“Ridiculous” and “scandalous” are among the most common adjectives being used to describe the incident that saw Australia’s reputation for conservatism, despite being such a young nation, reach new heights.

On Monday ABC Radio National’s Patricia Karvelas was kicked out of Parliament House for showing “too much shoulder,” according to a speaker who deemed the Greek Australian had breached the dress standards.

The ‘controversial’ outfit in question was a white “half-sleeve” pantsuit, which resulted in Karvelas being requested to leave the press gallery during Question Time by an attendant.

Shocked by the incident, Ms Karvelas took to Twitter to post a photo of the outfit, tweeting: “I have just been kicked out of #QT because you can allegedly see too much skin. His insane #Auspol”.

The general sentiment has been one of shock among politicians and the wider community, with Ms Karvelas’ tweet being liked over 3,000 times and shared by over 1,500 accounts, with an outpouring of support.

Sky News political reporter Tom Connell said the rules were “crazy” when it came to both men and women through personal experience.

“Also for blokes though — we are not allowed to go in without a jacket,” he tweeted. “Takes about 15 seconds for someone to tap you on the shoulder”.

In true Australian style, many used humour to show their support, with a number of women tweeting photos of themselves wearing sleeveless shirts, among them Labor MP Emma Husar.

Deputy Labor leader Tanya Plibersek made light of the situation, tweeting “With the right to bare arms you can show your guns”. While fellow Greek Australia, founder of the Asylum Seeker Resource Centre Kon Karapanagiotidis said: “So you got kicked out simply for looking like a total boss #sexism #auspol”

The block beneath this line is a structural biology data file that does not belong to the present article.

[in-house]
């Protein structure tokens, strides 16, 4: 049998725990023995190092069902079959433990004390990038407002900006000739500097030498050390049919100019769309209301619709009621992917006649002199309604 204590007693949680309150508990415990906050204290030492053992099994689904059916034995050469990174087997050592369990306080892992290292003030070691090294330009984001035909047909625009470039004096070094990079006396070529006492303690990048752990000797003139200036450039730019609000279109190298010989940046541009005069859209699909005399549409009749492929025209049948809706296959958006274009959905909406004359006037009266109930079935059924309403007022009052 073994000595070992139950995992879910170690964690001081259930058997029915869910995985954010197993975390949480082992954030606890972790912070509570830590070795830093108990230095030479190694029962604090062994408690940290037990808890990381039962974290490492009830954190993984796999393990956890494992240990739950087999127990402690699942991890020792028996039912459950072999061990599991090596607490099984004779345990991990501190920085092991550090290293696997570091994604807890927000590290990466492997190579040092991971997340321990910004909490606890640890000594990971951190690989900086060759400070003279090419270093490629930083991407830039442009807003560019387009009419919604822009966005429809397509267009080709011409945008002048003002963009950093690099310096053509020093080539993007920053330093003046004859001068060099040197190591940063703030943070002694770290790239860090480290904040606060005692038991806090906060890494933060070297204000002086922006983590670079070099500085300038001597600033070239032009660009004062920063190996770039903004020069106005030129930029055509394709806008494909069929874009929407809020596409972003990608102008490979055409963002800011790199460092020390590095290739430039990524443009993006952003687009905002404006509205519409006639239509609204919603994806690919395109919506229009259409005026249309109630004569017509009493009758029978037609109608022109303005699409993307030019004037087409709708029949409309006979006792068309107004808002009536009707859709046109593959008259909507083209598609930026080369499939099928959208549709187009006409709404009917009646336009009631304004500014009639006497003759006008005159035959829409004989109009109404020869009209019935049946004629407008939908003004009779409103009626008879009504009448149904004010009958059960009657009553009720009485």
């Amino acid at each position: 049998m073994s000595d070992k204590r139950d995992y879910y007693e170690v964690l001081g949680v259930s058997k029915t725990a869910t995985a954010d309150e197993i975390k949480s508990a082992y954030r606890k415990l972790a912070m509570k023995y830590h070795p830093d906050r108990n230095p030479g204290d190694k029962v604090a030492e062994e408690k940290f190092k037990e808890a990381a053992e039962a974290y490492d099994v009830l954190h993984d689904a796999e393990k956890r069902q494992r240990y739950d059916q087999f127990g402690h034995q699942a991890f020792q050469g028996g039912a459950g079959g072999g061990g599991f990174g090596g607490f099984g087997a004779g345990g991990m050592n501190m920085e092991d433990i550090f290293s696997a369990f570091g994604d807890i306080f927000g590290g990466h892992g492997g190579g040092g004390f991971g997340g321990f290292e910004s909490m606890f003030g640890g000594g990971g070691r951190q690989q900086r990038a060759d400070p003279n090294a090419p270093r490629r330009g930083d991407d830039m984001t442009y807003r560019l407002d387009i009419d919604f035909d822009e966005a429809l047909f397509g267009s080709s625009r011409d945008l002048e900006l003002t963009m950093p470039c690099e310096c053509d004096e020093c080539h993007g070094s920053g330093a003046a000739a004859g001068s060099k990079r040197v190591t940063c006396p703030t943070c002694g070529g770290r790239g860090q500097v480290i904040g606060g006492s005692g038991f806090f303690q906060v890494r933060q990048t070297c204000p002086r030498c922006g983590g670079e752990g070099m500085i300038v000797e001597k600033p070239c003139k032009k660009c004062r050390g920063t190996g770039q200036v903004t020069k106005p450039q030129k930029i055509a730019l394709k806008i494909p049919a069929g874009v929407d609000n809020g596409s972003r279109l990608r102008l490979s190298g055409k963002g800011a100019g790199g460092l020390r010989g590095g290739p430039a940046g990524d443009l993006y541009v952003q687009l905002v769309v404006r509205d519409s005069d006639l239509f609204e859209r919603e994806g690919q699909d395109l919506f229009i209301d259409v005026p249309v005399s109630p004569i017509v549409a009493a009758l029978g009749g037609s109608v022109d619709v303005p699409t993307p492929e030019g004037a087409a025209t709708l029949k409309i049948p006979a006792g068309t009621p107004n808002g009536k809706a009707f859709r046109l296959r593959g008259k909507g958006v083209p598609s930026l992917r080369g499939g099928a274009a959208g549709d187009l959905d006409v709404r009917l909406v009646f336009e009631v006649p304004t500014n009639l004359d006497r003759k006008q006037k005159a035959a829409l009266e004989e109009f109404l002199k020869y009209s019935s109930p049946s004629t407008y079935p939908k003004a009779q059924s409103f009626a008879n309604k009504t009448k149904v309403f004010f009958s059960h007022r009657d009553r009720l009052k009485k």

The following day, Ms Karvelas suggested “I should have worn my traditional Greek costume which I still own and was forced to wear as a child”.

The standard of dress, according to the Australian Parliament House website “should involve good trousers, a jacket, collar and tie for men and a similar standard of formality for women” – but is up to the discretion of the speaker, which would explain the lack of consistency, with former foreign minister Julie Bishop having attended the House of Representatives in a pink, sleeveless dress just one week prior without anyone batting an eye.

The Greens’ Adam Bandt tweeted a formal letter from 2017, which revealed that he had in fact “tried to get this ridiculous ‘bare arms’ rule changed last year. Sadly, it didn’t succeed then. I hope this time things are different”.

Though many would say 24 hours too late, it didn’t take long for the government to issue a formal apology to Ms Karvelas in parliament.

“I would like to apologise on behalf of this side of the House to Ms Karvelas for being ejected yesterday from the press gallery,” Leader of the House Christopher Pyne said.

Commenting on the apology, Ms Karvelas took to Twitter: “pleased that female journalists will be free to wear professional clothing that reflects what politicians wear”.